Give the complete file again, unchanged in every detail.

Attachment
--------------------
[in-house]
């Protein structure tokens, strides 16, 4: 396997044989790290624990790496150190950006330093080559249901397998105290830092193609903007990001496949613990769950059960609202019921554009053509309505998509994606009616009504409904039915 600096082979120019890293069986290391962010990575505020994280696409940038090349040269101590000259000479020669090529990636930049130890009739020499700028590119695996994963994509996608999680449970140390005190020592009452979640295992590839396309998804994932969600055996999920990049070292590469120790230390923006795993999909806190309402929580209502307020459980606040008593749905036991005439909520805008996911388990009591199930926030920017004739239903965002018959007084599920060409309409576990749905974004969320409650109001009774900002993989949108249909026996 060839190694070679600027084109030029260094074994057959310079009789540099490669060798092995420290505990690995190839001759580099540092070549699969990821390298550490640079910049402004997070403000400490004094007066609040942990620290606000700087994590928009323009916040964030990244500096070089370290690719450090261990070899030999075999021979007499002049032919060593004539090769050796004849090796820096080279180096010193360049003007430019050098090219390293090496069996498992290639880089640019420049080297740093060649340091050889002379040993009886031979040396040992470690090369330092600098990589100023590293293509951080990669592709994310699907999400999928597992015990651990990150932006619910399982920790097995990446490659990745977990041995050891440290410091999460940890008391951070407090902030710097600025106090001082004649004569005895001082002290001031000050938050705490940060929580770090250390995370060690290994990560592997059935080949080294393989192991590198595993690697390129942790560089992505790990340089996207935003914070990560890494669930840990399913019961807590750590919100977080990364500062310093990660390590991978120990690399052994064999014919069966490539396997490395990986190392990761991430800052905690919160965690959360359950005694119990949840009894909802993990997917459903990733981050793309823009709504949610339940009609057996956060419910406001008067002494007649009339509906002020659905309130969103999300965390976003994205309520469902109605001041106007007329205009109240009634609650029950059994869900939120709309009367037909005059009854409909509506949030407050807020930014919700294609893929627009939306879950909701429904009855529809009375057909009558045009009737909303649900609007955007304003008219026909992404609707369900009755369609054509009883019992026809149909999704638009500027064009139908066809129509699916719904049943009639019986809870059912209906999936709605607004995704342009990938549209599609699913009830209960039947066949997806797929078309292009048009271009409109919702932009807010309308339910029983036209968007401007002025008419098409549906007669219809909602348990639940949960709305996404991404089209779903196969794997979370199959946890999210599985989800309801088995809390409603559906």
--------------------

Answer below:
[in-house]
């Protein structure tokens, strides 16, 4: 396997044989790290624990790496150190950006330093080559249901397998105290830092193609903007990001496949613990769950059960609202019921554009053509309505998509994606009616009504409904039915 600096082979120019890293069986290391962010990575505020994280696409940038090349040269101590000259000479020669090529990636930049130890009739020499700028590119695996994963994509996608999680449970140390005190020592009452979640295992590839396309998804994932969600055996999920990049070292590469120790230390923006795993999909806190309402929580209502307020459980606040008593749905036991005439909520805008996911388990009591199930926030920017004739239903965002018959007084599920060409309409576990749905974004969320409650109001009774900002993989949108249909026996 060839190694070679600027084109030029260094074994057959310079009789540099490669060798092995420290505990690995190839001759580099540092070549699969990821390298550490640079910049402004997070403000400490004094007066609040942990620290606000700087994590928009323009916040964030990244500096070089370290690719450090261990070899030999075999021979007499002049032919060593004539090769050796004849090796820096080279180096010193360049003007430019050098090219390293090496069996498992290639880089640019420049080297740093060649340091050889002379040993009886031979040396040992470690090369330092600098990589100023590293293509951080990669592709994310699907999400999928597992015990651990990150932006619910399982920790097995990446490659990745977990041995050891440290410091999460940890008391951070407090902030710097600025106090001082004649004569005895001082002290001031000050938050705490940060929580770090250390995370060690290994990560592997059935080949080294393989192991590198595993690697390129942790560089992505790990340089996207935003914070990560890494669930840990399913019961807590750590919100977080990364500062310093990660390590991978120990690399052994064999014919069966490539396997490395990986190392990761991430800052905690919160965690959360359950005694119990949840009894909802993990997917459903990733981050793309823009709504949610339940009609057996956060419910406001008067002494007649009339509906002020659905309130969103999300965390976003994205309520469902109605001041106007007329205009109240009634609650029950059994869900939120709309009367037909005059009854409909509506949030407050807020930014919700294609893929627009939306879950909701429904009855529809009375057909009558045009009737909303649900609007955007304003008219026909992404609707369900009755369609054509009883019992026809149909999704638009500027064009139908066809129509699916719904049943009639019986809870059912209906999936709605607004995704342009990938549209599609699913009830209960039947066949997806797929078309292009048009271009409109919702932009807010309308339910029983036209968007401007002025008419098409549906007669219809909602348990639940949960709305996404991404089209779903196969794997979370199959946890999210599985989800309801088995809390409603559906």